Spaceflight Insider

Progress MS-06 docks with International Space Station

A file photo of Progress MS-02 on final approach to the Zvezda service module in April 2016. Photo Credit: NASA

A file photo of Progress MS-02 on final approach to the Zvezda service module in April 2016. The recently launched Progress MS-06 spacecraft docked at the aft port of Zvezda on June 16, 2017. Photo Credit: NASA

Pulling into port at 7:37 a.m. EDT (11:37 GMT) on June 16, 2017, the autonomous Russian Progress MS-06 cargo spacecraft glided in for a docking at the aft port of the International Space Station’s Zvezda service module.

The two vehicles were traveling some 250 miles (400 kilometers) over the Philippine Sea at the time of docking. Progress MS-06 is carrying about 3,000 pounds (1,400 kilograms) of pressurized cargo as well as 1,940 pounds (880 kilograms) of fuel for station propulsion, 926 pounds (420 kilograms) of water, and 140 pounds (47 kilograms) of oxygen for the crew.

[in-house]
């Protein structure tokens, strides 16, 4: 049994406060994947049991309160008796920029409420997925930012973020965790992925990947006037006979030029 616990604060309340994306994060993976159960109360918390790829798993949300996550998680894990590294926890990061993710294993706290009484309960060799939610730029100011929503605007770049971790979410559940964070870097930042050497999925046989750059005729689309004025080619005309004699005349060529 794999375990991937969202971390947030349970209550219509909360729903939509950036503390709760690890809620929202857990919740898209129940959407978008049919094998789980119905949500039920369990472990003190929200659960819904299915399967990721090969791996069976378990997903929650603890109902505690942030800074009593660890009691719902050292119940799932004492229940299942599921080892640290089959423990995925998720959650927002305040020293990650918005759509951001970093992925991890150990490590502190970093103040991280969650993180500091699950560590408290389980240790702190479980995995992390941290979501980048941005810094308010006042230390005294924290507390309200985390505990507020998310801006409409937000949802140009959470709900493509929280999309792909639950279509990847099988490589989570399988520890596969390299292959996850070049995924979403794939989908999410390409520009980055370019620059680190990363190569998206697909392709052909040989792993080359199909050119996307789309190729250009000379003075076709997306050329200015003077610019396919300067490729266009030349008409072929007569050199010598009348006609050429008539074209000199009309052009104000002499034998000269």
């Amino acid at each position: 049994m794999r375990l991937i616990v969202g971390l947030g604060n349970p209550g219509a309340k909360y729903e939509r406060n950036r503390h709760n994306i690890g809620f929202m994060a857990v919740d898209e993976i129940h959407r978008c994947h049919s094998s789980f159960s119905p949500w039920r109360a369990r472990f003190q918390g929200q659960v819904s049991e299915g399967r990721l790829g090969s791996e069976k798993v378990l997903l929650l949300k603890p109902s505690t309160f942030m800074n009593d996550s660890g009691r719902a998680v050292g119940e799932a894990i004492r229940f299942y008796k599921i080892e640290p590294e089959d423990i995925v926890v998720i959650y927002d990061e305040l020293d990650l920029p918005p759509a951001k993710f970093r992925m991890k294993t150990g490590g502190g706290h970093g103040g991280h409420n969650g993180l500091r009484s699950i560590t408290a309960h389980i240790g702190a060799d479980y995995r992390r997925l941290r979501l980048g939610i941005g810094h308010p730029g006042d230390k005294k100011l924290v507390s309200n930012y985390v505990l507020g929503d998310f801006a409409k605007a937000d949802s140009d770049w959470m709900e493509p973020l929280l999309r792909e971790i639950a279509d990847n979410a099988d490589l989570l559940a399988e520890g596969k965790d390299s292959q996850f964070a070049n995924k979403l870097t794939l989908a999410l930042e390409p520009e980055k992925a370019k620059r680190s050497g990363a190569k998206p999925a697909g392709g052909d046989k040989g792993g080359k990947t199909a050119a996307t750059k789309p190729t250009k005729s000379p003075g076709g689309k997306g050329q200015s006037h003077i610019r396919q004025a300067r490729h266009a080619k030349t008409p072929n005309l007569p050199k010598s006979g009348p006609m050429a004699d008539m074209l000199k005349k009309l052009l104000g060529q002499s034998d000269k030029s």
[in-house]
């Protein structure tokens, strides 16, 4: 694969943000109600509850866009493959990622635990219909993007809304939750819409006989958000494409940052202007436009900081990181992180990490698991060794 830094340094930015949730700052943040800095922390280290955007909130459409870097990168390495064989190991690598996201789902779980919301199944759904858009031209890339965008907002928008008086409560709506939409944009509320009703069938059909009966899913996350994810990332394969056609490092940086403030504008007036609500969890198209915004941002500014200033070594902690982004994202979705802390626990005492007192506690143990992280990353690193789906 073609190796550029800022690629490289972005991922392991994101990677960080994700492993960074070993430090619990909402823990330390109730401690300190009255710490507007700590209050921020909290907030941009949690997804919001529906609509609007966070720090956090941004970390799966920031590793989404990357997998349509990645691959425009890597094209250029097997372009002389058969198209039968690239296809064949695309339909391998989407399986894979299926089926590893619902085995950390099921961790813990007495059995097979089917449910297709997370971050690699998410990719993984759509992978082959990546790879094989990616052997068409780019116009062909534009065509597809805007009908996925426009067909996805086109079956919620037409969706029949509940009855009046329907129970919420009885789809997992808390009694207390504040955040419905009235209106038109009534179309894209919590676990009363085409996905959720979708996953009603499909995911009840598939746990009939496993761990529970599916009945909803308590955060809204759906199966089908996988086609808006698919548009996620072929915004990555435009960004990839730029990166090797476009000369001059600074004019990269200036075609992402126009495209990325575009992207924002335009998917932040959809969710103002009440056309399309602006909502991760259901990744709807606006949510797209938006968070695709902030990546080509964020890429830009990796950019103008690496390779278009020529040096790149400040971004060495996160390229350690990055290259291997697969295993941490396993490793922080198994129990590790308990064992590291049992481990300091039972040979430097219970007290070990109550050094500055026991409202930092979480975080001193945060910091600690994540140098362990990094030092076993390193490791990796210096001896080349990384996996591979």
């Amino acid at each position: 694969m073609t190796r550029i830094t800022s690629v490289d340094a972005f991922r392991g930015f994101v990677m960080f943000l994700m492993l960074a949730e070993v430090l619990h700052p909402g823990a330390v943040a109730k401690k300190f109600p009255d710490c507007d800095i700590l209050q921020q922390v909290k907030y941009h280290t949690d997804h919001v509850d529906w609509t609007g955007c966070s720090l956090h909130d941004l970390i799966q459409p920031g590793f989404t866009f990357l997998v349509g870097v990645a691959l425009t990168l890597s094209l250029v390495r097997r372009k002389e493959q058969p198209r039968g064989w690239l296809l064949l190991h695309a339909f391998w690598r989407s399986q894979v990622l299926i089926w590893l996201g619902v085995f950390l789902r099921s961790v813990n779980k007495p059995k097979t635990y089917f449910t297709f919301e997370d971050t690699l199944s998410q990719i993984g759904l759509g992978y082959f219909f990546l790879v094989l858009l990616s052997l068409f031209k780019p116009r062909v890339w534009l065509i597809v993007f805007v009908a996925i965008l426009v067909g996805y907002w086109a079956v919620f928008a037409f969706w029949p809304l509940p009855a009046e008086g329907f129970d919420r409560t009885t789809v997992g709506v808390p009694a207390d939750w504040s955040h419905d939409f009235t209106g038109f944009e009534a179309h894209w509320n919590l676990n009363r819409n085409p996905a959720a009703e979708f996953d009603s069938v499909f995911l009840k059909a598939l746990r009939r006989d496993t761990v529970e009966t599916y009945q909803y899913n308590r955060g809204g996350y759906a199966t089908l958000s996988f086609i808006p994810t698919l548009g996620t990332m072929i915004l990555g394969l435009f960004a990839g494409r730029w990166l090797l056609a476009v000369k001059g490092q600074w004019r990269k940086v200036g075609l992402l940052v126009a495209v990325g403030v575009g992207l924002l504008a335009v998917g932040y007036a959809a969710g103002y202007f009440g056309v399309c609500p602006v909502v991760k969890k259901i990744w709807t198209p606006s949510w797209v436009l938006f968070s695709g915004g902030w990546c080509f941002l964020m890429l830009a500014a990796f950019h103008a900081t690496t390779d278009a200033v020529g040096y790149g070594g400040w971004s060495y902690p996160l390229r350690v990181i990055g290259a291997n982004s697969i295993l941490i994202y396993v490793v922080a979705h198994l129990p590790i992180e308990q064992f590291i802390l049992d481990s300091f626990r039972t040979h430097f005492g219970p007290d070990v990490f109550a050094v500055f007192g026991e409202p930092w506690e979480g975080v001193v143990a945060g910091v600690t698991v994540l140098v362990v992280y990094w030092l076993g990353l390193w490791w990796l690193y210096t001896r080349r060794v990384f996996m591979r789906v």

“Thank you very much for a reliable vehicle,” Expedition 52 Commander Fyodor Yurchikin radioed down to Mission Control in Moscow.

After the initial “soft dock”, the probe at the front of the Progress retracted to bring the two vehicles firmly together to allow for docking hooks to close. This created a firm attachment between the cargo freighter and the space station.

The three-person Expedition 52 crew will open the hatch between the station and cargo ship later in the day, after several hours of leak checks are performed.

Progress MS-06 lifted off two days ago from Baikonur Cosmodrome in Kazakhstan. It was launched atop a Soyuz 2.1a rocket.

After a two-day trek, the spacecraft rendezvoused with the outpost to begin its six-month mission attached to the 400-metric-ton complex. It will remain at its current location until early December. Then it will undock with several tons of unneeded equipment and trash and, several hours later, de-orbit and burn up in the atmosphere over the south Pacific Ocean.

Video courtesy of SciNews



Derek Richardson has a degree in mass media, with an emphasis in contemporary journalism, from Washburn University in Topeka, Kansas. While at Washburn, he was the managing editor of the student run newspaper, the Washburn Review. He also has a website about human spaceflight called Orbital Velocity. You can find him on twitter @TheSpaceWriter.

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